Union officials raise Great Wolf concerns
great wolf lodge, a newly refurbished resort and indoor water park in Fitchburg, opened to great fanfare in early June. Kim Schaefer, the company’s CEO and “Mama Wolf,” was on hand for the opening along with Fitchburg Mayor Lisa Wong. A few days later Cody Simpson, an Australian pop star and Dancing with the Stars contestant, gave a performance at the lodge before heading off on a European tour.
It was just the kind of buzz the Wisconsin—based Great Wolf was looking for to build excitement for the newest of its 12 facilities, where guests spend $200 a night for rooms that come with access to the water park included in the price. The resort also features restaurants, mini-golf, and a kids’ day spa that offers ice cream-themed manicures and chocolate facials. Fitchburg officials are hoping the water park will attract visitors to the economically depressed Gateway City.
But the publicity about Great Wolf in Fitchburg hasn’t been all good. Union officials are raising concerns that one state agency approved about $17 million in tax breaks for Great Wolf shortly after another state agency cited some of the company’s subcontractors for labor violations.
In December, the state Department of Industrial Accidents issued eight stop-work orders to eight subcontractors working on the resort. Six of the subcontractors were from out of state. All of the violations were related to workers compensation issues and were quickly corrected.
The union says the violations went deeper than that, and included misclassifying some workers as independent contractors and paying others in cash. Minasian says the violations contribute to an underground economy that ultimately costs the state in terms of lost tax revenue. (Mark Erlich, president of the council of carpenters, sits on the board of MassINC, which publishes CommonWealth.)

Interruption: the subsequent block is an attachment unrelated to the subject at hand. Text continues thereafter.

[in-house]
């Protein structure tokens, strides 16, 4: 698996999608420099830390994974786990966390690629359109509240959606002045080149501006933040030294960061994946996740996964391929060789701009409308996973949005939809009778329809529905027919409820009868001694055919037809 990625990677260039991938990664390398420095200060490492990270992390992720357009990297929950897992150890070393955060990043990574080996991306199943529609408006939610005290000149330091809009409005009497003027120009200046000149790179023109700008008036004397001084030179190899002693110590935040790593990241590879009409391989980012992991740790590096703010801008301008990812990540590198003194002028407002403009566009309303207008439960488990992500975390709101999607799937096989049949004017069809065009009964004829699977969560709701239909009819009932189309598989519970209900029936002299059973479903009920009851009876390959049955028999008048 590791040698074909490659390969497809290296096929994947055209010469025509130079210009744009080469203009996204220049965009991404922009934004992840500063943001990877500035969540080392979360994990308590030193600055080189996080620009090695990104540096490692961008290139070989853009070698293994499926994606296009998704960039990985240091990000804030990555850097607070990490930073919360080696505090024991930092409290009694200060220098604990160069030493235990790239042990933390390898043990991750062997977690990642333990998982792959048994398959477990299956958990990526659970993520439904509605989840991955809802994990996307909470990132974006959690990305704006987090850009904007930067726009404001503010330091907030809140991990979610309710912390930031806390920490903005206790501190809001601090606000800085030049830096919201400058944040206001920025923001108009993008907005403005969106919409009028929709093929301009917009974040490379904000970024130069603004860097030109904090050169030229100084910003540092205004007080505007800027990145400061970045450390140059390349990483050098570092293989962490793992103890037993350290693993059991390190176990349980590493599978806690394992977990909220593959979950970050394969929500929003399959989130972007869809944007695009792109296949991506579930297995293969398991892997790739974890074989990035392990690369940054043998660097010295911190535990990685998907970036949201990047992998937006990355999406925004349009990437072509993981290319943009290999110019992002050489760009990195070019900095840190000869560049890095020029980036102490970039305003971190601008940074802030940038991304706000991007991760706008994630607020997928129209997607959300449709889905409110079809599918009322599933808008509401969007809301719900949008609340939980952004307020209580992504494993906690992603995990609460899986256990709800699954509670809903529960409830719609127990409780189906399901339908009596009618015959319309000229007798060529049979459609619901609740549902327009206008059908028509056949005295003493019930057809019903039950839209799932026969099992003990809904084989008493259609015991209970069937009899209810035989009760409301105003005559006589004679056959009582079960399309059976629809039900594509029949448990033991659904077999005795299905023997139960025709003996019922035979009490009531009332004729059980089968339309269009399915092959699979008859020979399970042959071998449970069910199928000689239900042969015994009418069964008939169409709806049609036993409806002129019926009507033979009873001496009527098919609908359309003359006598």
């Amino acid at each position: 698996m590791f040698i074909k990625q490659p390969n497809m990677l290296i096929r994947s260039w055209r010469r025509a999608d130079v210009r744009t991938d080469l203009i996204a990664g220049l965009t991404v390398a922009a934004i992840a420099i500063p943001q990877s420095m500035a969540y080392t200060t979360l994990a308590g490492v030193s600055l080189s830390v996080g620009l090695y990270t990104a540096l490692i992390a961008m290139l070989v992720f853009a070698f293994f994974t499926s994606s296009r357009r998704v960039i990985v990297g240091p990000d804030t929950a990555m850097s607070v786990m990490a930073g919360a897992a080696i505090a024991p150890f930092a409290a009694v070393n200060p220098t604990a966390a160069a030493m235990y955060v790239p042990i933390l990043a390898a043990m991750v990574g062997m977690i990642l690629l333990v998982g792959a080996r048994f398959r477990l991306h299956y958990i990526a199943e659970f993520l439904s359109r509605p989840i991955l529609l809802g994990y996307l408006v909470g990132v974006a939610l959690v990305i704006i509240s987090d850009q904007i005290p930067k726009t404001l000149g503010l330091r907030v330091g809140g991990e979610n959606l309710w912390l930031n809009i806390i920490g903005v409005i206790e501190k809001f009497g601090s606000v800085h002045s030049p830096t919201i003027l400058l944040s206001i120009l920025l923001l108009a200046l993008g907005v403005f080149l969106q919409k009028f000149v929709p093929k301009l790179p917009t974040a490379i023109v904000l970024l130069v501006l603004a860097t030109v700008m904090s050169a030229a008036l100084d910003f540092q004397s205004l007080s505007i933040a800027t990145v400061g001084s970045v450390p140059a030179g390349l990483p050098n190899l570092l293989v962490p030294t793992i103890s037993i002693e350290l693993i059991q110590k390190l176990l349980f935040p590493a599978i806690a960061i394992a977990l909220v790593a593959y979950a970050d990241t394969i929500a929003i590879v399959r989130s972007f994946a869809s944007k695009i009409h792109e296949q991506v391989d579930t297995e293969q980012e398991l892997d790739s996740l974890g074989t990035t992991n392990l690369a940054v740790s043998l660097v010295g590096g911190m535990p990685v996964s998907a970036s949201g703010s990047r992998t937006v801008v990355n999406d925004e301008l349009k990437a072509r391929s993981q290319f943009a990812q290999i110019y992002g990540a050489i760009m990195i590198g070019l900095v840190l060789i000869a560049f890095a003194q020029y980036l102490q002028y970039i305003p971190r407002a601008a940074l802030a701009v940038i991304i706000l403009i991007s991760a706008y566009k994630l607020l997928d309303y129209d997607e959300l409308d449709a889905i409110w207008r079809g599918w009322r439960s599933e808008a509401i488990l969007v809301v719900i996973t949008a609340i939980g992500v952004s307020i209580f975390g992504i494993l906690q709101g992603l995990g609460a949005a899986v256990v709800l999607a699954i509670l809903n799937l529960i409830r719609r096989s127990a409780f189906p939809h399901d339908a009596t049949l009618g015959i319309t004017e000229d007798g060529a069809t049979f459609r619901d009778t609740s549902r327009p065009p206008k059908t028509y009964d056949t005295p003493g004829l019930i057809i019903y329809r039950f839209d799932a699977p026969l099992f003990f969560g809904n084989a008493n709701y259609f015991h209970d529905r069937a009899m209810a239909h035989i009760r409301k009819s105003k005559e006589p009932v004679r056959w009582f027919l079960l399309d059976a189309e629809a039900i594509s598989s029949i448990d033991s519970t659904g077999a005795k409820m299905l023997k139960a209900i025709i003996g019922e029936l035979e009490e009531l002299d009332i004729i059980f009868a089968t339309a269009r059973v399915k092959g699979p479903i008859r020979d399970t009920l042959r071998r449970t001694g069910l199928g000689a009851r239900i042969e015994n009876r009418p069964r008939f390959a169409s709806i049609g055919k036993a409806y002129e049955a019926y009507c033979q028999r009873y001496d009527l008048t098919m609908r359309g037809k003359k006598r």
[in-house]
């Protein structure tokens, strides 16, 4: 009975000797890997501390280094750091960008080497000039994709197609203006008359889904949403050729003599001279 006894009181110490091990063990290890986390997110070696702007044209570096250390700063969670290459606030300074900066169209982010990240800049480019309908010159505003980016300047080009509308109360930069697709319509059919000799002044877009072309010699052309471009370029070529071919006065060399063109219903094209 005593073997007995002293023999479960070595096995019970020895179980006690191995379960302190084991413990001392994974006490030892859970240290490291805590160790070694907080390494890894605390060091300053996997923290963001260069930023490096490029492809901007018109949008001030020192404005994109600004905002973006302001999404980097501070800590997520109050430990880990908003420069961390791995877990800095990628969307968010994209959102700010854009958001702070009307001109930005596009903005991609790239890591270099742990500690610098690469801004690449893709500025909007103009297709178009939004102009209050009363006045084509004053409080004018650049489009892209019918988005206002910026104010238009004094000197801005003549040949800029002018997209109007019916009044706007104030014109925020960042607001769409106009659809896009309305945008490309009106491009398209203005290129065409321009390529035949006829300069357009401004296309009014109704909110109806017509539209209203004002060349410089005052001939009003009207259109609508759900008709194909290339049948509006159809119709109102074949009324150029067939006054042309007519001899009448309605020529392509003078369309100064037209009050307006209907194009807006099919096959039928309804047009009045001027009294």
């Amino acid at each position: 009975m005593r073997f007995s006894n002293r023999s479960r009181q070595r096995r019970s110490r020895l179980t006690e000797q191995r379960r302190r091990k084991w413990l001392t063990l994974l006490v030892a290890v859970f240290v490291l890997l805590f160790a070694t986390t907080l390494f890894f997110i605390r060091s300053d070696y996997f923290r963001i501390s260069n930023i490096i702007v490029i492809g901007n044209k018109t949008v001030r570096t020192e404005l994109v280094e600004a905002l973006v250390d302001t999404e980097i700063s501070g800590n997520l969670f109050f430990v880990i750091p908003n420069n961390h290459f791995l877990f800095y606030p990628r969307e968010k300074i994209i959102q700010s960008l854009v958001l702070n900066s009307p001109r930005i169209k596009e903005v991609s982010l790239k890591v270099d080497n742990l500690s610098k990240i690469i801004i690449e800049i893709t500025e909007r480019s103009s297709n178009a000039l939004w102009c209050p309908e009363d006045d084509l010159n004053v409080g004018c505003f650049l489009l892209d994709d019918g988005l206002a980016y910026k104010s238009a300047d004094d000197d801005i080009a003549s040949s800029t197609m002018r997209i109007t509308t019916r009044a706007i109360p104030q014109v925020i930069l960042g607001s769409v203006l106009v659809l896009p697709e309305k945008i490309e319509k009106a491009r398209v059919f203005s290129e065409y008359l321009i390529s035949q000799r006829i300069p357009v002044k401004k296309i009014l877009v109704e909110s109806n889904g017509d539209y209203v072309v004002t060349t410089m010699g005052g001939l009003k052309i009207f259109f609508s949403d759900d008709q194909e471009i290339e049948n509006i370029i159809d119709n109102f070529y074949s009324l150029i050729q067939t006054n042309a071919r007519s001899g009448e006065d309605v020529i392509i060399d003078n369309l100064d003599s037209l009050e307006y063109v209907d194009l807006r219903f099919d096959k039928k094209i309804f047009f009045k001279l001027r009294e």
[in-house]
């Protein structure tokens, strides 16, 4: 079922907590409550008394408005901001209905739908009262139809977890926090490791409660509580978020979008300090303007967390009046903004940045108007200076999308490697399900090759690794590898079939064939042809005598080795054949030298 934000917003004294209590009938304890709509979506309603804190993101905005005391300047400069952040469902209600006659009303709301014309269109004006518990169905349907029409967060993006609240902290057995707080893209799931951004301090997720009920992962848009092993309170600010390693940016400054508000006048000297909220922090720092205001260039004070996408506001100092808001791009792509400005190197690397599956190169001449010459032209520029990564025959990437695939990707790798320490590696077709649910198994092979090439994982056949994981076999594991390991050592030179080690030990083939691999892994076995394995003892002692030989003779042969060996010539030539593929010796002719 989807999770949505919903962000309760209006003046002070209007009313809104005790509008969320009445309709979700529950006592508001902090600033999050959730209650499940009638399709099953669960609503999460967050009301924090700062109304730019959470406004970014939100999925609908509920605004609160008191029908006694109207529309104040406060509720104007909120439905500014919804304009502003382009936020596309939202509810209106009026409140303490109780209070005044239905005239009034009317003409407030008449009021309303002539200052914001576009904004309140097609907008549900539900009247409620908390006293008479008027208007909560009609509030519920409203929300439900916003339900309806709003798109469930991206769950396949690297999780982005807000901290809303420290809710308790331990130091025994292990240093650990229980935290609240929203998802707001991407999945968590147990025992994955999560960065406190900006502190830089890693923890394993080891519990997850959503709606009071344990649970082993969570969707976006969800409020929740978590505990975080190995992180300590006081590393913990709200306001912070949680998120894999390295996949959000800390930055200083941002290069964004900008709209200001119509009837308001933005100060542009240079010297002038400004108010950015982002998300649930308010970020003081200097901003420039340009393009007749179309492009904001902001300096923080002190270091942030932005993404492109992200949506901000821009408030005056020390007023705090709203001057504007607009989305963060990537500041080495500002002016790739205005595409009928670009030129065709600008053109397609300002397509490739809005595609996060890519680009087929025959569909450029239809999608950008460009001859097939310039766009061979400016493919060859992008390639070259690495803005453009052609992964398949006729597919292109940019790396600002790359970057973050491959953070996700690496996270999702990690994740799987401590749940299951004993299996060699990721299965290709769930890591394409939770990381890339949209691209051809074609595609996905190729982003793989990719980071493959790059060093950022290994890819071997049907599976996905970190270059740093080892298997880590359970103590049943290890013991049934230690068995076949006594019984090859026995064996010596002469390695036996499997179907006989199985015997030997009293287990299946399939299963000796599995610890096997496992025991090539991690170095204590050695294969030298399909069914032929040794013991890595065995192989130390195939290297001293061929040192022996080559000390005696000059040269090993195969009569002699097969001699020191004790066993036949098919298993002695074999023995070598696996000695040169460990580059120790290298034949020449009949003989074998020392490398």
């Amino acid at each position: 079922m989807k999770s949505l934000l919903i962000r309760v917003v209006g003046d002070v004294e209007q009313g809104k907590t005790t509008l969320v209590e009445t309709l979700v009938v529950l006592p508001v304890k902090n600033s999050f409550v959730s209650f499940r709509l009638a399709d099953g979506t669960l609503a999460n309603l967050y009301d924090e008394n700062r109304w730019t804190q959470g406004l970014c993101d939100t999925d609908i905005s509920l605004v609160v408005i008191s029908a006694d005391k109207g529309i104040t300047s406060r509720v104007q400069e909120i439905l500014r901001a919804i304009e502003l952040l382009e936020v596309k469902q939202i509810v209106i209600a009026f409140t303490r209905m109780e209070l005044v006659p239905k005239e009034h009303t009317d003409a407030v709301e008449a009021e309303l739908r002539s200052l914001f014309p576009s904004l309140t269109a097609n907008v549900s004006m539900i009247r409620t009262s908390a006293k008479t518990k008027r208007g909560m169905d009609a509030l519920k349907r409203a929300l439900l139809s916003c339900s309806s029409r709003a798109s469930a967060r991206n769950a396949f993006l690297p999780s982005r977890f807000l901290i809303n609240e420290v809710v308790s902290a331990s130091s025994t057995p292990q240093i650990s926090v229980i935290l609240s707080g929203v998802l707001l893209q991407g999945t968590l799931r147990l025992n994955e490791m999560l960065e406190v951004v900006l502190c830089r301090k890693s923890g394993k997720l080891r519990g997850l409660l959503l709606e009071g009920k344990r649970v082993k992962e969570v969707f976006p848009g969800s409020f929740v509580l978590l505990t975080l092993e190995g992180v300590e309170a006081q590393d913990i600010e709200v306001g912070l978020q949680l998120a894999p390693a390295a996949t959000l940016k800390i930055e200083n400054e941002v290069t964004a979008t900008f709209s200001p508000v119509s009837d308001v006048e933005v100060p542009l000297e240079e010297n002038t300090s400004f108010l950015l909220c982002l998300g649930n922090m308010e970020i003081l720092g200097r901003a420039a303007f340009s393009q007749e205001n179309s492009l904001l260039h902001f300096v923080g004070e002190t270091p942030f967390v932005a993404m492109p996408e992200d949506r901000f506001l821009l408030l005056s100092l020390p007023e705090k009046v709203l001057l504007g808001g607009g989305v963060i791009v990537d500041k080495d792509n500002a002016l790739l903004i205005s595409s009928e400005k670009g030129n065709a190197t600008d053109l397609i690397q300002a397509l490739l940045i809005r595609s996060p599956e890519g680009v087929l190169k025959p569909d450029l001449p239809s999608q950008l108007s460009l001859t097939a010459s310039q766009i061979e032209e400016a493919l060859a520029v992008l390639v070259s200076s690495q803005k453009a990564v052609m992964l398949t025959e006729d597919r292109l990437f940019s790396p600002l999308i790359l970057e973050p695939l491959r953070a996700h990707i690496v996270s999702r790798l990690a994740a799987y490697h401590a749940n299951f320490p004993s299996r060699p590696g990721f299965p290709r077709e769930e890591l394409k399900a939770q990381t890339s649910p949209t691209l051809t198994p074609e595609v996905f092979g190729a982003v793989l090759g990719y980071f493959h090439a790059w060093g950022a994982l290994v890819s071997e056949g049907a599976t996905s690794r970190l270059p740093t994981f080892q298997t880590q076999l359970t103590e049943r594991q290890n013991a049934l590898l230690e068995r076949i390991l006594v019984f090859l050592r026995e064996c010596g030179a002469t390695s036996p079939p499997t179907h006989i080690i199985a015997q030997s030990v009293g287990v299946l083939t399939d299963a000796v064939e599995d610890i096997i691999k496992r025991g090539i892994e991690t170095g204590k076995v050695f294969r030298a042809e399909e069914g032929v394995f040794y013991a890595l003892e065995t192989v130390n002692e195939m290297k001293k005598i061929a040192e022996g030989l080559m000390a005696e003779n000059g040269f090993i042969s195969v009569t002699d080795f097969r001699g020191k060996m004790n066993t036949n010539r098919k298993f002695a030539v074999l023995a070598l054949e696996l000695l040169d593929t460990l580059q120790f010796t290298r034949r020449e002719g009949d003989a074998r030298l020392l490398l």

A spokesman for Attorney General Martha Coakley, who investigates worker misclassification, declined comment.
More than 50 developers have lost tax breaks in the past because their projects failed to create the number of permanent jobs that were promised, but the union says state officials should go further and deny tax breaks to projects that fail to meet state labor standards during construction.
Business and municipal officials in the Fitchburg area oppose any effort to deny Great Wolf the tax breaks. David McKeehan, the president of the North Central Massachusetts Chamber of Commerce, wrote a letter to Greg Bialecki, the state secretary of Housing and Economic Development, shortly after the violations were announced, strongly urging him to push for Great Wolf’s tax breaks. Bialecki’s agency oversees the council that approves local tax breaks.
“To say that this is a critical project for the area would be an understatement; it is the single largest investment being made in the economy of this region right now,” he wrote in the letter. McKeehan called the idea of rescinding the tax breaks “absurd.”
“The city of Fitchburg understood what was going on before the benefits were extended,” he said. He expects the lodge to bring in $1 million in hotel rooms taxes alone, as well as create hundreds of jobs and bring people from all over the northeast to Fitchburg.
Susie Storey, a spokeswoman for Great Wolf, says the project will be good for Fitchburg. She says 250 full-time and 205 part-time workers have been hired at the resort and more than 20 Massachusetts-based subcontractors helped build it, receiving pay totaling between $7 and $8 million.
State Sen. Jennifer Flanagan of Leominster and Rep. Stephen DiNatale of Fitchburg also sent a joint letter to Bialecki, adding their support for Great Wolf.Less than two weeks later, the Massachusetts Office of Business Development invited the resort to reapply for the tax breaks. Great Wolf was asked to provide a description of each allegation of non-compliance, a list of citations issued and the entities who received them, and documentation proving each incident has been resolved.
In March, the Great Wolf resort received the tax breaks — $16.5 million in local tax relief spread out over 20 years and $680,000 in state tax credits.